• A stop order may be triggered by a short-term, intraday price move that results in an execution price for the stop order that is substantially worse than the stock’s closing price for the day.  Investors should carefully consider the risk of such short-term price fluctuations in deciding whether to use a stop order and in selecting the stop price for an order.
  • Different brokerage firms have different standards for determining whether a stop price has been reached.  Some brokerage firms use only last-sale prices to trigger a stop order, while others use quotation prices.  Investors should check with their brokerage firms to determine which standard would be used for stop orders.

Stop-Limit Order

A stop-limit order is an order to buy or sell a stock that combines the features of a stop order and a limit order.  Once the stop price is reached, a stop-limit order becomes a limit order that will be executed at a specified price (or better).  The benefit of a stop-limit order is that the investor can control the price at which the order can be executed.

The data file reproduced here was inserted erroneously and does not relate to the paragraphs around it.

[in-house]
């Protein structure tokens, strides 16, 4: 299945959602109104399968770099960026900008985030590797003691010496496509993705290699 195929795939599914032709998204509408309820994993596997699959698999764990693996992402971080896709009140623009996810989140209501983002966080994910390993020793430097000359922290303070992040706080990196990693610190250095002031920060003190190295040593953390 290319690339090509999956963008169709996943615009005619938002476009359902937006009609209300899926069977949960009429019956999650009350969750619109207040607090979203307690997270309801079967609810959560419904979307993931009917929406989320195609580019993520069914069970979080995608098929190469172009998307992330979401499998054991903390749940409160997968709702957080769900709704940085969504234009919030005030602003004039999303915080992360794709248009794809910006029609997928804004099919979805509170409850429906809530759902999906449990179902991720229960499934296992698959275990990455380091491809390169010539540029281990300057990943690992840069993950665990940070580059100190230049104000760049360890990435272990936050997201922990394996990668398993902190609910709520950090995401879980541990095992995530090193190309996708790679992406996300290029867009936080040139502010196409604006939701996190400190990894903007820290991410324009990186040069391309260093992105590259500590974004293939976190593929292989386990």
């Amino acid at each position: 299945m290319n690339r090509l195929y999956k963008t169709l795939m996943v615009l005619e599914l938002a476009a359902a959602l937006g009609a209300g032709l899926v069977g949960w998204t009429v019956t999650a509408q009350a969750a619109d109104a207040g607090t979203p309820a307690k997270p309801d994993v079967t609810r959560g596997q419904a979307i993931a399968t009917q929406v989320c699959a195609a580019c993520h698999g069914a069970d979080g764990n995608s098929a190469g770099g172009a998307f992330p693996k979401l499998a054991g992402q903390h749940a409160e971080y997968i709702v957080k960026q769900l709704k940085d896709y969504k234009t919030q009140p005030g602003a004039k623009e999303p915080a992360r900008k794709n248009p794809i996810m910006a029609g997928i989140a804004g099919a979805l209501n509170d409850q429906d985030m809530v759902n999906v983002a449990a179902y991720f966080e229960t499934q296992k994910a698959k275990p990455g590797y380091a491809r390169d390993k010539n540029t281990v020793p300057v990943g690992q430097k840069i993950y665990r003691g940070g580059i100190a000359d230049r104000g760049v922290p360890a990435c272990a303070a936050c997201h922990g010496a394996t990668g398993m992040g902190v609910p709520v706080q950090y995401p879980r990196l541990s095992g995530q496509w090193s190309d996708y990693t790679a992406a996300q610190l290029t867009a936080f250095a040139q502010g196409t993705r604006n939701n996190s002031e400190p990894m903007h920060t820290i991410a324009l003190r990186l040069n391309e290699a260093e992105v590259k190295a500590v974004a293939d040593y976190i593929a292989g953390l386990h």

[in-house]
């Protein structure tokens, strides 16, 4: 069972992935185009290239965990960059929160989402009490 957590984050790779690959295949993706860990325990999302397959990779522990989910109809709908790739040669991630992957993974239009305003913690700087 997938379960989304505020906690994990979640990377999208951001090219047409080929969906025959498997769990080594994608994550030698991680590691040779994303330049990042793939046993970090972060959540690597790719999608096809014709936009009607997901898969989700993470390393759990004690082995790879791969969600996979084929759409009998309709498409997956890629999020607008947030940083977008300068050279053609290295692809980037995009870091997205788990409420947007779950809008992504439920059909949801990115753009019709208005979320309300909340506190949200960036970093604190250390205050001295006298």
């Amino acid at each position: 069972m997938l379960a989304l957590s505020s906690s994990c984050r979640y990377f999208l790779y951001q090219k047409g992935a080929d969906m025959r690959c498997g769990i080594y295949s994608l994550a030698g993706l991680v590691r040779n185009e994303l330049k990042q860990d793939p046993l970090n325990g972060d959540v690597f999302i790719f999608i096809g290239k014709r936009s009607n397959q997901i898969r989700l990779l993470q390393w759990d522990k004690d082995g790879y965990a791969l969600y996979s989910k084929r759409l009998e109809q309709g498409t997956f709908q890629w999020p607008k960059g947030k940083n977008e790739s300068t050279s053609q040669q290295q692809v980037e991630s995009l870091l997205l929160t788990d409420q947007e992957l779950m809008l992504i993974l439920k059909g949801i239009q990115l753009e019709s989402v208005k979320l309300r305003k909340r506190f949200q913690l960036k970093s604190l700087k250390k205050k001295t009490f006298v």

Before using a stop-limit order, investors should consider the following:

  • As with all limit orders, a stop-limit order may not be executed if the stock’s price moves away from the specified limit price, which may occur in a fast-moving market.
  • The stop price and the limit price for a stop-limit order do not have to be the same price.  For example, a sell stop limit order with a stop price of $3.00 may have a limit price of $2.50.  Such an order would become an active limit order if market prices reach $3.00, however the order can only be executed at a price of $2.50 or better.